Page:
Key West, a seaside resort in Florida, the southern tip of the United States, has nothing, a priori, against tourism. In 2019, 1.2 million cruise passengers landed in this city of 25,000 inhabitants. It is for them that it limits the place of cars in the city center, ripolines its Caribbean houses, maintains the former home of Ernest Hemingway, tolerates street artists on the docks at sunset. It is thanks to them that it has one of the lowest unemployment rates in the United States.
But when tourists stopped coming in the spring of 2020, residents of Key West reacted counterintuitively: they called for a referendum on the future of cruising. In November 2020, more than 60% of voters answered “yes” to limiting the number of daily cruise passengers, banning the giants of the seas – more than 1,300 people on board – and prioritizing the least polluting ships. .
The motivations were above all environmental: the arrival of large cruise ships damaged the coral reef, one of the main attractions of the Keys archipelago. But the economy was at the heart of the campaign: after a year without cruises, banned in the United States due to the Covid-19 epidemic, the results of the main tourism players remained very satisfactory. The apocalypse promised by the cruise industry at the slightest attempt to brake had not taken place.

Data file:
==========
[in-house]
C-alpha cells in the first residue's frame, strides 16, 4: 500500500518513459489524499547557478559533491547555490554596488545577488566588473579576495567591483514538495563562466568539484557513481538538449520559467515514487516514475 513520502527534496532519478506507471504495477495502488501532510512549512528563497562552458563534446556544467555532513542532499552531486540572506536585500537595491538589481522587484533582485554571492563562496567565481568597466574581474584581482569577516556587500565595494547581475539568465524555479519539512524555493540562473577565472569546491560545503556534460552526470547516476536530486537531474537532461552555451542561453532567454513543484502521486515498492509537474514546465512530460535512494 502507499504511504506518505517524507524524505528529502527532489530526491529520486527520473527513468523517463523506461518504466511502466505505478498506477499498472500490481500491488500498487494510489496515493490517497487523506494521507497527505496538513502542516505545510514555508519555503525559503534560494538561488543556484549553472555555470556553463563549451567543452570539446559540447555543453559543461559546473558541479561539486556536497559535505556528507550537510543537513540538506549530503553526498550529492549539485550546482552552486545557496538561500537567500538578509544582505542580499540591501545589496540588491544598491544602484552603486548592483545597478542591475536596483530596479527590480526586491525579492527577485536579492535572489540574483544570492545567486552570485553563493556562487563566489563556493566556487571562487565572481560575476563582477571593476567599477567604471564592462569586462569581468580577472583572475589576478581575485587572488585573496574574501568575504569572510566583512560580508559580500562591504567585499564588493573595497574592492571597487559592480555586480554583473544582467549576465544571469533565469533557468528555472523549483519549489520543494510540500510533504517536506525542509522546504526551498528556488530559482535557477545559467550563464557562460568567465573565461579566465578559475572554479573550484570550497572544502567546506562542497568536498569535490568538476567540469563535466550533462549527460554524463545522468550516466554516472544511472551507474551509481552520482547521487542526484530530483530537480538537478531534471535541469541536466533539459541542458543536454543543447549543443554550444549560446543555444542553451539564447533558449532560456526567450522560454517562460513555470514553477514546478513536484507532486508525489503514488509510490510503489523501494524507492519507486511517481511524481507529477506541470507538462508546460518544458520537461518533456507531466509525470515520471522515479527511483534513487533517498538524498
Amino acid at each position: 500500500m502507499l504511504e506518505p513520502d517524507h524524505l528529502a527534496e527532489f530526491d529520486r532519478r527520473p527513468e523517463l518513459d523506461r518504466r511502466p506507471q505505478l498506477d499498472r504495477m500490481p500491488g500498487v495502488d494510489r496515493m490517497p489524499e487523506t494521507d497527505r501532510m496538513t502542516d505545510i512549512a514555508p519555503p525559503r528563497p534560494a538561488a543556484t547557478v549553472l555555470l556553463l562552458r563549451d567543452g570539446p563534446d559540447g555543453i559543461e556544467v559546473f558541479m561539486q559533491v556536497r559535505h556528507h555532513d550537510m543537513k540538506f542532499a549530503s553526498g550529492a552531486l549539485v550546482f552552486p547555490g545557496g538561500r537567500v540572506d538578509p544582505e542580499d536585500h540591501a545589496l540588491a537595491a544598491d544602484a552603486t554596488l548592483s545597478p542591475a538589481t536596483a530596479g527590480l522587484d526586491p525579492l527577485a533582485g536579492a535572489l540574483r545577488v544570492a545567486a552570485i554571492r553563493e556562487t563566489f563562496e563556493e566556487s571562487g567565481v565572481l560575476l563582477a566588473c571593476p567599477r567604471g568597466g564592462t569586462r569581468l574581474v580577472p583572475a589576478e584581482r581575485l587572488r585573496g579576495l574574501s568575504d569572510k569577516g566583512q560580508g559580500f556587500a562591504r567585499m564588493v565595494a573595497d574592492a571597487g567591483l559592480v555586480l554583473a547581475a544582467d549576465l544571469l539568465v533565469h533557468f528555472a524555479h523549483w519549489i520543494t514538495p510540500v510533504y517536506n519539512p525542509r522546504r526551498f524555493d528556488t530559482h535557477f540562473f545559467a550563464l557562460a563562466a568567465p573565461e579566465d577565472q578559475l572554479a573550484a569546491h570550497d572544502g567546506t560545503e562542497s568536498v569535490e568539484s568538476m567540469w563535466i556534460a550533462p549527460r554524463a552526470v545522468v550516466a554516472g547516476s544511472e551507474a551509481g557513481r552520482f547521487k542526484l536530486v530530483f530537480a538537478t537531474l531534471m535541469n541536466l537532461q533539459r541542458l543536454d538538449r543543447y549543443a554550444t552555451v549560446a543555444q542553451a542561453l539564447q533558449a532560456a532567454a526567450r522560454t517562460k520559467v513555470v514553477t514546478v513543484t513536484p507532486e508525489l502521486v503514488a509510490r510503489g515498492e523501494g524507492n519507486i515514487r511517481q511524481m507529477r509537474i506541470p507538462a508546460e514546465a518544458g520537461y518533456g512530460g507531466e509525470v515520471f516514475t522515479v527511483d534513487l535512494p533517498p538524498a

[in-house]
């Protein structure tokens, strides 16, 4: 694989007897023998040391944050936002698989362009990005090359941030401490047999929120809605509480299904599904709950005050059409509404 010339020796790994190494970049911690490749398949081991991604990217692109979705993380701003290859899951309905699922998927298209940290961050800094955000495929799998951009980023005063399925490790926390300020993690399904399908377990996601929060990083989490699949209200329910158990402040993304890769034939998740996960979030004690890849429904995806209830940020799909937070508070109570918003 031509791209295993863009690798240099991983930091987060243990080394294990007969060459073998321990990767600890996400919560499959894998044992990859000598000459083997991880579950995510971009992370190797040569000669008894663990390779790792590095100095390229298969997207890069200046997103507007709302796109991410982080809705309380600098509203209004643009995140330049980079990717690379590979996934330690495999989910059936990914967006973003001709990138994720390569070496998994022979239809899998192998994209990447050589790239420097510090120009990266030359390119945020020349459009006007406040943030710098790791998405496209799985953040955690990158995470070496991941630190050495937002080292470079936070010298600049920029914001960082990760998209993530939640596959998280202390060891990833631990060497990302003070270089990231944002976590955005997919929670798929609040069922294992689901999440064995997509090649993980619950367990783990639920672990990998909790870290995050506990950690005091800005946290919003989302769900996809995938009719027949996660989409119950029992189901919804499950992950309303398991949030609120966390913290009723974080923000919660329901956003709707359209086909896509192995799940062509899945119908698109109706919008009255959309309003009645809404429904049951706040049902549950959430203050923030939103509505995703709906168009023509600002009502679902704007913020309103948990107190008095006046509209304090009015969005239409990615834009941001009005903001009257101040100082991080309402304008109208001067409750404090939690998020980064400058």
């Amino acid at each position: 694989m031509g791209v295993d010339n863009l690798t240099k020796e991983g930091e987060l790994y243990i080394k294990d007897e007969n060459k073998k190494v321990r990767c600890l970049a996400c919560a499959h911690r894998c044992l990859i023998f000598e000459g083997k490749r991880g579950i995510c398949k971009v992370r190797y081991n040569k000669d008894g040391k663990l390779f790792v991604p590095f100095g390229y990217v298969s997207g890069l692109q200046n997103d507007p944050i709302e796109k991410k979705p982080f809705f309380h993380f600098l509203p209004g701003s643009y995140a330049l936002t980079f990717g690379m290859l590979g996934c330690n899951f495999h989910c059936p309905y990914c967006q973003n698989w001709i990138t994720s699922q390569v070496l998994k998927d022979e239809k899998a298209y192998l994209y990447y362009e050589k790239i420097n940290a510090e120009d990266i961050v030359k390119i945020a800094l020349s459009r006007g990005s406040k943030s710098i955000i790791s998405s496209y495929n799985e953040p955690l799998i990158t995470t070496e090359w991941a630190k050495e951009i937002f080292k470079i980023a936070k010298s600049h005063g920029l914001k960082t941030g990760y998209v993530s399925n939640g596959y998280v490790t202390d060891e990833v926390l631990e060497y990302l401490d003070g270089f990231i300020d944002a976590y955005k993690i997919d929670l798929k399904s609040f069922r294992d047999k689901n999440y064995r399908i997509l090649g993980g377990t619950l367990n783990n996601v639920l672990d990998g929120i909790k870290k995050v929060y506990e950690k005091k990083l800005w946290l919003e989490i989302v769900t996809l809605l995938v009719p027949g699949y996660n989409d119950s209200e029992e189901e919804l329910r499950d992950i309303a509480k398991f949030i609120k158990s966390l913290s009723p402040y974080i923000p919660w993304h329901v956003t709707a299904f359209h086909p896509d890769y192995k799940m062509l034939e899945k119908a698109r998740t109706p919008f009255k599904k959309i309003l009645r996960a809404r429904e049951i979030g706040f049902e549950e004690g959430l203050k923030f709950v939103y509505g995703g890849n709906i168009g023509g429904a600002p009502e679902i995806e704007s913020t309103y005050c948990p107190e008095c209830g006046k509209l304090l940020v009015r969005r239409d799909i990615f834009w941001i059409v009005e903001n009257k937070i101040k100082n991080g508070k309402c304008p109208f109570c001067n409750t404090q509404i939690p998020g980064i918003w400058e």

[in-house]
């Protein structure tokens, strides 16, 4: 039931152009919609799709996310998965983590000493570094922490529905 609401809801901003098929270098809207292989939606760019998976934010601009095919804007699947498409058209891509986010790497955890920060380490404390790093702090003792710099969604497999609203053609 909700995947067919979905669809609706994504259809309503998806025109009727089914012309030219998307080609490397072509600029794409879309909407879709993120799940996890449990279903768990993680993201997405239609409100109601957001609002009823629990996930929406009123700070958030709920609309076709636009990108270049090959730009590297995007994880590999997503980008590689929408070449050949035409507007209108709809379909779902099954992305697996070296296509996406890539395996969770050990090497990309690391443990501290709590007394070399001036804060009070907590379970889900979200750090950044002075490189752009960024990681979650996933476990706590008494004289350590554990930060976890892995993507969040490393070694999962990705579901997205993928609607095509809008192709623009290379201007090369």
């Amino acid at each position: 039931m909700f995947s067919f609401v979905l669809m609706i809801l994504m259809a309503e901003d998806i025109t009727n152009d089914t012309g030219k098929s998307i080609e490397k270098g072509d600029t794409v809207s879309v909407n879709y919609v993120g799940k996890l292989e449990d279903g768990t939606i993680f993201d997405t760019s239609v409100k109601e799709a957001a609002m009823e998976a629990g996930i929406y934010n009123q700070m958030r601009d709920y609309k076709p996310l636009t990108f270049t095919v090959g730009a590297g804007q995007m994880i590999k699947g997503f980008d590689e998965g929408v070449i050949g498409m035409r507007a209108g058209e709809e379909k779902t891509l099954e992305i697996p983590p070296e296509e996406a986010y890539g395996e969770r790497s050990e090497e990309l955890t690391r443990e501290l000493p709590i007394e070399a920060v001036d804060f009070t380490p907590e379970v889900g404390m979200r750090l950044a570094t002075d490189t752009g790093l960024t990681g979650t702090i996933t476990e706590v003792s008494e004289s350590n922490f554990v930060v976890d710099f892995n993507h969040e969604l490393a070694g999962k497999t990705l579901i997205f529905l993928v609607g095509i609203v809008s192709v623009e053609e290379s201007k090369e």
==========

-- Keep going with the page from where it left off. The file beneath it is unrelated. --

This is one of the consequences of tourism put on hold: from the small resort in the Alps to one of the most visited countries in the world, Thailand, several territories have taken the opportunity to review their tourism development policy. As if the Covid-19 had served as an electric shock and an encouragement to act on a phenomenon widely thought to be uncontrollable; when it was thought of.
Surtourism and climate impact
Everywhere, the short-term concern remains of course to bring back tourists to revive a part of the economy that is a source of jobs. But in places, this does not prevent concern for the medium and long term. As if tourism, until now a source of magic money, had suddenly manifested itself in the eyes of public authorities in all its dimensions.
“Tourism seemed obvious everywhere, notes Stéphane Durand, from the specialist firm Voltere by Egis. The pandemic has highlighted its absolutely enormous impact on the Ile-de-France economy but also on the very atmosphere of Paris; at the same time, communities became aware that they were suffering from the impacts of tourism that had to be tackled. “
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